Timber that has died from natural sources and remains standing after it has died is referred to as “dead standing” or “standing dead” timber.
Dead standing timber is very popular with those concerned with the environment. It is selectively logged, often by helicopter logging. This method of logging is much easier on the environment. Logging the dead standing timber decreases the risks of forest fires and of massive areas of blow-down with increased environmental disturbances.
Much of our forests here in British Columbia are being devastated by the Mountain Pine beetles, which bore through the bark of the living trees to the cambial area. There they mate and then leave their larvae to hatch. The beetles interfere with the nutrient and sap flow of the tree and it eventually dies. Once the beetles have hatched, they leave. Nature's most effective population control for the beetles is cold weather, which kills beetle larvae. Sudden cold snaps of - 25 degrees C in the early fall or late spring, or sustained winter temperatures less than - 40 degrees C are required in order to curtail infestations. Since 1994, mild winters have decreased the winter mortality rate of beetle larvae from the usual 80 per cent mortality to less than 10 per cent mortality.
Consequently, our forests are greatly effected.
Fortunately, this timber can be retrieved and used for building handcrafted log homes.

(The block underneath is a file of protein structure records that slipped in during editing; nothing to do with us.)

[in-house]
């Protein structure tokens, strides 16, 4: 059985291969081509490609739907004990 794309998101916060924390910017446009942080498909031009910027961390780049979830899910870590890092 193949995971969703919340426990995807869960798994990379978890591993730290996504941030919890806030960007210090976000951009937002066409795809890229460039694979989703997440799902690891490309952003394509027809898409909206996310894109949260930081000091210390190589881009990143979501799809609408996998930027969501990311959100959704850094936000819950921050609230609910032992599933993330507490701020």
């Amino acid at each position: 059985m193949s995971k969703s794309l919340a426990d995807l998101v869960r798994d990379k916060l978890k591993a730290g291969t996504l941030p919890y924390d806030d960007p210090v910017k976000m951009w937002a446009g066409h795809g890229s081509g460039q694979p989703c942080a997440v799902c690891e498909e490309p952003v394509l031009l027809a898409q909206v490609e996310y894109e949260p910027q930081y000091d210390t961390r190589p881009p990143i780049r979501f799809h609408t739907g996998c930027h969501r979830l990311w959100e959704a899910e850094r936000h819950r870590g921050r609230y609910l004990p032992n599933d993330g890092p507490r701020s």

Building with timber which has been drying naturally before it is harvested greatly reduces the shrinkage problems encountered when building with green logs. There is no need to be concerned about the beetles living in the logs of your new log home as they only live under the bark of live trees and so are long gone by the time your home is built.
Sitka Log Homes has been promoting the use of this great resource for years now. It has been a popular choice of customers looking to leave a more gentle impact on our environment over the last ten years or so. Our now famous “BC Canada Place” log house built for the Winter Olympics in Torino, Italy was built using Mountain Pine Beetle effected timber. BC Canada Place promoted the beauty and integrity of this environmentally conscious choice to the world.
A handcrafted log home built of Mountain Pine Beetle effected timber built by Sitka Log Homes. The beetle leaves behind a blue streak in the wood which is very pleasing.
For more information on the Mountain Pine Beetle:
Mountain Pine Beetle - Ministry of Forests and Range - Province of British Columbia - 22 Apr 2008
Ministry of Forests information about the mountain pine beetle in BC, including: reports, photos, brochures, fact sheets, question & answers, maps, news releases, and regulations.
Photo by Lorraine Maclauchlan, Ministry of Forests, Southern Interior Forest Region